The treatment that I required is what is known as Ovulation Induction, as essentially my body was producing eggs however they were rupturing before they could pass down the fallopian tubes. My intuitions were right as my period had always been much longer and over the last few years they became much shorter although remained regular. Given my periods came so often it was a sign that my body wasn't ovulating and thus unable to conceive naturally without assistance.
Though having a regular period was a good sign as this meant it was nothing severe. Therefore the doctor prescribed me with oral medication that would essentially induce ovulation. In Australia this can also be via injection. This is the first step in the process and is usually known as ovulation stimulation.
The next couple of weeks were hell as the medications prescribed were so strong that I was severely ill suffering from a long list of side effects. I was bed ridden as I was incredibly nauseous, violently vomiting to the point it felt as though an organ would come out, lethargic and overall just had a feeling of malice. At that point in time I wasn't sure if it was worth it, however I can tell you now that it was the best decision ever to stick through it. I had to take the medication for approximately a week however I couldn't finish the entire script as my body couldn't tolerate the side effects. Luckily I had endured just long enough for the medication to do what it was intended to do.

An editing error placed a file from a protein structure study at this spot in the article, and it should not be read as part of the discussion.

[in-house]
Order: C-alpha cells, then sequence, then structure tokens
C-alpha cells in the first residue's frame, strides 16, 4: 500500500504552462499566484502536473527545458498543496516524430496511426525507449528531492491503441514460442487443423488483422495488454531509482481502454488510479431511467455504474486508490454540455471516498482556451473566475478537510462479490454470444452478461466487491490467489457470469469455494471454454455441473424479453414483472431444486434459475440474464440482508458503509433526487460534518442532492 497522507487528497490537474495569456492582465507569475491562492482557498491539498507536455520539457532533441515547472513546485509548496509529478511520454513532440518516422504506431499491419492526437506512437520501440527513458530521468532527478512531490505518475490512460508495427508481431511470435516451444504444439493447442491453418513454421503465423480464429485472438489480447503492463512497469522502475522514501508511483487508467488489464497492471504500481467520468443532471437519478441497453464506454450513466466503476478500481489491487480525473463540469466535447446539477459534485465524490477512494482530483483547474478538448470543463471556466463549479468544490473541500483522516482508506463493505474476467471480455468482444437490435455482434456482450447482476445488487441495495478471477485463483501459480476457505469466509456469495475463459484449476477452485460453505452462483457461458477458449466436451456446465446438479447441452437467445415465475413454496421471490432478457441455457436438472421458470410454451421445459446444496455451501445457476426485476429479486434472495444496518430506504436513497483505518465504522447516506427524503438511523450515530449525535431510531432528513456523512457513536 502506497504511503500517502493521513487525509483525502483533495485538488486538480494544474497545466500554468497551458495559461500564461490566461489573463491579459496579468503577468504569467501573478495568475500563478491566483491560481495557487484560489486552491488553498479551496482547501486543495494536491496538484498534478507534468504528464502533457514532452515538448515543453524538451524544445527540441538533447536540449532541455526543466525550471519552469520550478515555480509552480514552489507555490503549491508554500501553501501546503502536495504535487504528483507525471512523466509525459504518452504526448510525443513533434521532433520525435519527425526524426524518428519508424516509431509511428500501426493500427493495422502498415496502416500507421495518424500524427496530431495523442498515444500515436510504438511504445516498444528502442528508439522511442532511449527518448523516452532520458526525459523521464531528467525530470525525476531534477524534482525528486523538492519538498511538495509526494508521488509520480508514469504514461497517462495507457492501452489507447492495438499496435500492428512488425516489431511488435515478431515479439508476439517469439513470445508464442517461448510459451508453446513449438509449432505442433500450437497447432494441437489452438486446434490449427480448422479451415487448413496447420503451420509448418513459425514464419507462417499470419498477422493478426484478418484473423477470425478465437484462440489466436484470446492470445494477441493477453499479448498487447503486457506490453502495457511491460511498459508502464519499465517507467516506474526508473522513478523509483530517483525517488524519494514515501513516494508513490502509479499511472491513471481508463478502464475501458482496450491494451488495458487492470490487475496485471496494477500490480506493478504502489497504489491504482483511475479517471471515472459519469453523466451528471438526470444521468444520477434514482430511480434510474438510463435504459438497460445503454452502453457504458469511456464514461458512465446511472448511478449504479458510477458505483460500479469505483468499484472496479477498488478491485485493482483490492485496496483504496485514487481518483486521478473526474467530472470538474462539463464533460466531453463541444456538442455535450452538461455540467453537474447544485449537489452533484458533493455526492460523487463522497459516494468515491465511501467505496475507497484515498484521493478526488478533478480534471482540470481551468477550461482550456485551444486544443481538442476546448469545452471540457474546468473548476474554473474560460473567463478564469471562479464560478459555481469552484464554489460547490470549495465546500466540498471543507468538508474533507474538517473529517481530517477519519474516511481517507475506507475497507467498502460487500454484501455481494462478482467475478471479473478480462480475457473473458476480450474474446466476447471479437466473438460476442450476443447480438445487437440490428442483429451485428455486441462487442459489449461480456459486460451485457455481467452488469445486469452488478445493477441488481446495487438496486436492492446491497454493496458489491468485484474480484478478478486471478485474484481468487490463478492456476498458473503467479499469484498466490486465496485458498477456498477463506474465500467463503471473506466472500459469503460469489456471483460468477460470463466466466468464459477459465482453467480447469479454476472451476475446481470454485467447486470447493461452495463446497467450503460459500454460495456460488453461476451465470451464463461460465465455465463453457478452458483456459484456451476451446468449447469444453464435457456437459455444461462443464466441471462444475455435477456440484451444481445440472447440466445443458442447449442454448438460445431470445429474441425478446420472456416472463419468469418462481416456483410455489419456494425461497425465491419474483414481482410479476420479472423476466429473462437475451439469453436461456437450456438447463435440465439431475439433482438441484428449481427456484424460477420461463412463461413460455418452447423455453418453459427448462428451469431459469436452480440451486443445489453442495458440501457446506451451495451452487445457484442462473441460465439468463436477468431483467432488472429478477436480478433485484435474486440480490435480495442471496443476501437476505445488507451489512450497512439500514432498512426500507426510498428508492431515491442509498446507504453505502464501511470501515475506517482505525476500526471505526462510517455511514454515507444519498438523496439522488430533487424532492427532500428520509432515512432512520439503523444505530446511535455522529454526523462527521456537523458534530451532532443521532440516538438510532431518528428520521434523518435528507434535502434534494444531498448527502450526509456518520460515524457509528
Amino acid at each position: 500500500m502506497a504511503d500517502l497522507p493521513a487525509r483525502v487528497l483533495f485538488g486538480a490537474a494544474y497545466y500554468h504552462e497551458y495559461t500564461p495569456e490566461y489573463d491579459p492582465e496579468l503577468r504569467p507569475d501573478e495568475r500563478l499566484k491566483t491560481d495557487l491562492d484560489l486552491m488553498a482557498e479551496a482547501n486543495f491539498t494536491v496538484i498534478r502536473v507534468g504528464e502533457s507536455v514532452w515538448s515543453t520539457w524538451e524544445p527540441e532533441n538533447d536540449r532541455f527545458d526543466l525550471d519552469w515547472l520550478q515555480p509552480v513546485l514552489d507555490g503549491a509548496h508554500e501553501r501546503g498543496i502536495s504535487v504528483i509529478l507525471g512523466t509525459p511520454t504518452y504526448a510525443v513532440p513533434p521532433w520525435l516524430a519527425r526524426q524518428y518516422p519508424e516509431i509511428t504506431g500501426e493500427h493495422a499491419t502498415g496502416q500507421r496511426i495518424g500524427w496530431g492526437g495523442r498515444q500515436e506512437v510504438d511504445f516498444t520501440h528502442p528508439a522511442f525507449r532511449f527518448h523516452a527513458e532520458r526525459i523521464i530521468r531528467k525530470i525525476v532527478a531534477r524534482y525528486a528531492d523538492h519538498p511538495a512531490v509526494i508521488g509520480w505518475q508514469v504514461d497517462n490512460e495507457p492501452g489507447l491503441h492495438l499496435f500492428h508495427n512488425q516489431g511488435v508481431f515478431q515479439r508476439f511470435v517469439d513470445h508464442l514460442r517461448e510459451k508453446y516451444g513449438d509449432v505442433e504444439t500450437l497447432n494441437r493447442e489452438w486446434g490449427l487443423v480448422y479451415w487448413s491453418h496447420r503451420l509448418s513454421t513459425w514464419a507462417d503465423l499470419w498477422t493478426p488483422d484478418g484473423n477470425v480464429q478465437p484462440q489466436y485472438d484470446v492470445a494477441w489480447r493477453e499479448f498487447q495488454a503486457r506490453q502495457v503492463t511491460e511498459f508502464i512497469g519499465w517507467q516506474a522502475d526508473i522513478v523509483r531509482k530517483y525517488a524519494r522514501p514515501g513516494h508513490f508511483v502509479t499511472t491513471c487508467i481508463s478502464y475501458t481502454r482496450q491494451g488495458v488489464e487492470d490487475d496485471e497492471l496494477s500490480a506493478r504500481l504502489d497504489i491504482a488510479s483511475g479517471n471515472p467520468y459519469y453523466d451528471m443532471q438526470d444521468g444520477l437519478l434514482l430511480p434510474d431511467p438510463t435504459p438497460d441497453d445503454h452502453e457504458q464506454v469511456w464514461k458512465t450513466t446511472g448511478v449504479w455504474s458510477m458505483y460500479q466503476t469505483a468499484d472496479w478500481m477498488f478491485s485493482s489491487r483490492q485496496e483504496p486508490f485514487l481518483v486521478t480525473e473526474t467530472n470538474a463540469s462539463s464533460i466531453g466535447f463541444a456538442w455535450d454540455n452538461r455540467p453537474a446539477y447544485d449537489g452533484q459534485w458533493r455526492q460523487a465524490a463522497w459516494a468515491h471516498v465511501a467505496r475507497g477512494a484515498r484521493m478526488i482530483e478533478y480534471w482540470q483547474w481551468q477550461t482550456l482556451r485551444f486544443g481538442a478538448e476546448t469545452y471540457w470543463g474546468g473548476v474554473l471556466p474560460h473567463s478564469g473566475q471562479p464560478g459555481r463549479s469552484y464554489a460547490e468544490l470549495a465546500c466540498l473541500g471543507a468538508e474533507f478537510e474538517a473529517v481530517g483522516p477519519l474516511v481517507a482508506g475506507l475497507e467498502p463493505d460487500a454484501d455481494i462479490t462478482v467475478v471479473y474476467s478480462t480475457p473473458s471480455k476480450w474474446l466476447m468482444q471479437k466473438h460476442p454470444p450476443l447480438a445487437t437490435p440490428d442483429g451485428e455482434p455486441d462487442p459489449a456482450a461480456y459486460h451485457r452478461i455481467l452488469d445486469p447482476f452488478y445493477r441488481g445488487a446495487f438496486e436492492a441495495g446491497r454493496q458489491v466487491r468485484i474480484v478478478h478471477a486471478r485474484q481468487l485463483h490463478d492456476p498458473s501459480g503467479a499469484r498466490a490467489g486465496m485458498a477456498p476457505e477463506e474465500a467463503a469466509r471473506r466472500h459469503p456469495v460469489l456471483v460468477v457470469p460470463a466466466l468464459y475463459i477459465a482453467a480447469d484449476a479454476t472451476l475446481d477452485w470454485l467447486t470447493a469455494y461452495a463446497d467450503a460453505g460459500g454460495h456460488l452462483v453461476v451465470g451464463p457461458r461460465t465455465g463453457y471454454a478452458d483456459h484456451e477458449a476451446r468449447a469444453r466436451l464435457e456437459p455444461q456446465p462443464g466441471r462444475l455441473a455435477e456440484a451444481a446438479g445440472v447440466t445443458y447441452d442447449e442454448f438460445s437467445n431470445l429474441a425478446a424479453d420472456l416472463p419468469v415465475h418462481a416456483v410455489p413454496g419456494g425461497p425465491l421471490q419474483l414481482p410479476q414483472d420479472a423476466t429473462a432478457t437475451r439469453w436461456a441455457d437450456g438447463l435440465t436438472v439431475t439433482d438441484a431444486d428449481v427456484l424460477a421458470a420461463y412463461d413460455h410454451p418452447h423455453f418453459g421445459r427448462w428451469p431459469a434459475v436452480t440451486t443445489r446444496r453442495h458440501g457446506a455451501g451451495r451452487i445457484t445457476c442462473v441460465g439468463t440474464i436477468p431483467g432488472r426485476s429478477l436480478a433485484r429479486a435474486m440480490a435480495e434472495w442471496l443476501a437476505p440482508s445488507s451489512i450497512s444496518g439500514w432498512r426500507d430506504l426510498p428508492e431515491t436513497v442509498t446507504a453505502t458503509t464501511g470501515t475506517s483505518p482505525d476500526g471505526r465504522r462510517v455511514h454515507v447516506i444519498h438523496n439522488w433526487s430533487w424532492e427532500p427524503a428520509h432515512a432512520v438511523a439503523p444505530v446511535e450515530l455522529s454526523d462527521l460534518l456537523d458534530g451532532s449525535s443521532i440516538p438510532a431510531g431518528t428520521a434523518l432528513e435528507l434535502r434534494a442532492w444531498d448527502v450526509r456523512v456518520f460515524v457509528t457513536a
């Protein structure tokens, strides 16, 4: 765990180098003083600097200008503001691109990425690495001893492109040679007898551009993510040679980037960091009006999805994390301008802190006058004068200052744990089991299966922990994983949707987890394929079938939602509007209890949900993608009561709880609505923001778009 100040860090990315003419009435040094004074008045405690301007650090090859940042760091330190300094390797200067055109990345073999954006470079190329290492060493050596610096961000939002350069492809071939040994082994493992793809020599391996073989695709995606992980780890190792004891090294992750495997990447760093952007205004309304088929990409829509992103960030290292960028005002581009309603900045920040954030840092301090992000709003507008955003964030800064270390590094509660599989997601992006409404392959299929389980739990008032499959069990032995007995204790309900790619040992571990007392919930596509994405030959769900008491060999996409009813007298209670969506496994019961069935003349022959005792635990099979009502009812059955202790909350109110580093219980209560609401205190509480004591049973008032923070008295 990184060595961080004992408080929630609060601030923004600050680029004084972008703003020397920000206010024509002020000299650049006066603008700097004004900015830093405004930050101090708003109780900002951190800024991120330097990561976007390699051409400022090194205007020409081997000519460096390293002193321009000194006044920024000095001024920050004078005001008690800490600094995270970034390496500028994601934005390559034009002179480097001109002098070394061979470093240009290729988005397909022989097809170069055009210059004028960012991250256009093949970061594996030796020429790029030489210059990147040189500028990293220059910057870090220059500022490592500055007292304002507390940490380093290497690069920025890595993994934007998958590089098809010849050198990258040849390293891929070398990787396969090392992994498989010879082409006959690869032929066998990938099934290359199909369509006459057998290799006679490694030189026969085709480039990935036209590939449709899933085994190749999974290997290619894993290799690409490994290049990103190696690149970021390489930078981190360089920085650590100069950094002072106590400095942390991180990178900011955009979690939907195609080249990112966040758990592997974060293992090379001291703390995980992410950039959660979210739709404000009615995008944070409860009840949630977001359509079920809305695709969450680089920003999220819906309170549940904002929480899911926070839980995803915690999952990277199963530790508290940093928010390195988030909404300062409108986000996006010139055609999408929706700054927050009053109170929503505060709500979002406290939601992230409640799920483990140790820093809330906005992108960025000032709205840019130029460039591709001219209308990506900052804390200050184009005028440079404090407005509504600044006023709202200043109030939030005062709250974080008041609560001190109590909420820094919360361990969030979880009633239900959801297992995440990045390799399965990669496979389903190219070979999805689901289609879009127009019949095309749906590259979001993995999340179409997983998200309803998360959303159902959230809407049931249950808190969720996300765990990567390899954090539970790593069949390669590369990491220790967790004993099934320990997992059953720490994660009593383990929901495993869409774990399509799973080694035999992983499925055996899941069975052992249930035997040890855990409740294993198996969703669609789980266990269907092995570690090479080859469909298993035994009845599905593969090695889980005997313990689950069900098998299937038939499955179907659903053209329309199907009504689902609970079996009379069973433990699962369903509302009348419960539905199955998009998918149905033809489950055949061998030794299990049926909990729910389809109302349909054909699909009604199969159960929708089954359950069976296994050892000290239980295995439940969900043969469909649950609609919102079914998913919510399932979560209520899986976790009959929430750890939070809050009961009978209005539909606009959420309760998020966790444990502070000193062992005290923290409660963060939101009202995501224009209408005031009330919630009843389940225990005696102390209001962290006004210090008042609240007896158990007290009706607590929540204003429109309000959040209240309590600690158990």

Usually they would then do blood tests and further ultrasound scans though I was too ill to even make the trip to the hospital. This is to track the levels of hormones in your body. Fortunately for us our first attempt was successful and a pregnancy test confirmed I was pregnant. Though we didn't celebrate at first until I could have a blood test to confirm as the urine stick only had a faint positive.
We were so fortunate to have a success story on our first attempt and that we weren't left out of pocket for the costs. The entire process cost approximately $50 AUD including the medication. Which is shocking considering in Australia Ovulation Induction can cost $800 and upwards depending on the clinic. And that's not including the medication. Then if you aren't successful on your first attempt you have further costs, leaving many couples unable to pursue their dreams of starting a family.
Obviously if travelling to India solely for this purpose there is the cost of your return flights. Which if you book in advance can start from $700 AUD from Brisbane Australia. Then there is an additional cost of accommodation which you would need to factor in when considering if it is the best option for you. Though you can find super cheap quality accommodation fairly easy in India. Therefore for those who have already spent a small fortune on treatments this could be a feasible option to look into.